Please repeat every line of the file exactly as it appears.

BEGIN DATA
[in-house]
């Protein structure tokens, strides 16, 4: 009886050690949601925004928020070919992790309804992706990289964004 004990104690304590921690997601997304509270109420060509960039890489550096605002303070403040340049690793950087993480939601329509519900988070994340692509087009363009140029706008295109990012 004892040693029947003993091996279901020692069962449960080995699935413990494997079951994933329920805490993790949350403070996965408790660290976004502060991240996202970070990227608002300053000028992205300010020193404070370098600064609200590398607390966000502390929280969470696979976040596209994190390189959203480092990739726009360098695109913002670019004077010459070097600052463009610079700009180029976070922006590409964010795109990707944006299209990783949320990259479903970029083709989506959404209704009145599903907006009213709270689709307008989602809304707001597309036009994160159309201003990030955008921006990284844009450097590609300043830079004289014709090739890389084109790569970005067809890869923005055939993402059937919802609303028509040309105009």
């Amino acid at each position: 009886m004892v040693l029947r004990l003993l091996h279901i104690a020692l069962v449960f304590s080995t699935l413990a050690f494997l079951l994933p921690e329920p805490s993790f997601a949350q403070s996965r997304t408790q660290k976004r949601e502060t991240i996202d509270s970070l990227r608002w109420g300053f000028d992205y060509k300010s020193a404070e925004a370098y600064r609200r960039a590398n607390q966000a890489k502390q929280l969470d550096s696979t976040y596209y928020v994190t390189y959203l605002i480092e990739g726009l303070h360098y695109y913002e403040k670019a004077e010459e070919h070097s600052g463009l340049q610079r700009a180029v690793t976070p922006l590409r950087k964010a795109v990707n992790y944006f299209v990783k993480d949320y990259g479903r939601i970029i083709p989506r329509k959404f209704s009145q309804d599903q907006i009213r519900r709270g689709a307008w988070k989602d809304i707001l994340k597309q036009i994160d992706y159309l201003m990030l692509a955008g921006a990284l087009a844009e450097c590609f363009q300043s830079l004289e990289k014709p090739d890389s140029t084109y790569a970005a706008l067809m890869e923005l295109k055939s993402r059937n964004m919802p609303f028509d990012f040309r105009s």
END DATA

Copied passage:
[in-house]
């Protein structure tokens, strides 16, 4: 009886050690949601925004928020070919992790309804992706990289964004 004990104690304590921690997601997304509270109420060509960039890489550096605002303070403040340049690793950087993480939601329509519900988070994340692509087009363009140029706008295109990012 004892040693029947003993091996279901020692069962449960080995699935413990494997079951994933329920805490993790949350403070996965408790660290976004502060991240996202970070990227608002300053000028992205300010020193404070370098600064609200590398607390966000502390929280969470696979976040596209994190390189959203480092990739726009360098695109913002670019004077010459070097600052463009610079700009180029976070922006590409964010795109990707944006299209990783949320990259479903970029083709989506959404209704009145599903907006009213709270689709307008989602809304707001597309036009994160159309201003990030955008921006990284844009450097590609300043830079004289014709090739890389084109790569970005067809890869923005055939993402059937919802609303028509040309105009």
């Amino acid at each position: 009886m004892v040693l029947r004990l003993l091996h279901i104690a020692l069962v449960f304590s080995t699935l413990a050690f494997l079951l994933p921690e329920p805490s993790f997601a949350q403070s996965r997304t408790q660290k976004r949601e502060t991240i996202d509270s970070l990227r608002w109420g300053f000028d992205y060509k300010s020193a404070e925004a370098y600064r609200r960039a590398n607390q966000a890489k502390q929280l969470d550096s696979t976040y596209y928020v994190t390189y959203l605002i480092e990739g726009l303070h360098y695109y913002e403040k670019a004077e010459e070919h070097s600052g463009l340049q610079r700009a180029v690793t976070p922006l590409r950087k964010a795109v990707n992790y944006f299209v990783k993480d949320y990259g479903r939601i970029i083709p989506r329509k959404f209704s009145q309804d599903q907006i009213r519900r709270g689709a307008w988070k989602d809304i707001l994340k597309q036009i994160d992706y159309l201003m990030l692509a955008g921006a990284l087009a844009e450097c590609f363009q300043s830079l004289e990289k014709p090739d890389s140029t084109y790569a970005a706008l067809m890869e923005l295109k055939s993402r059937n964004m919802p609303f028509d990012f040309r105009s």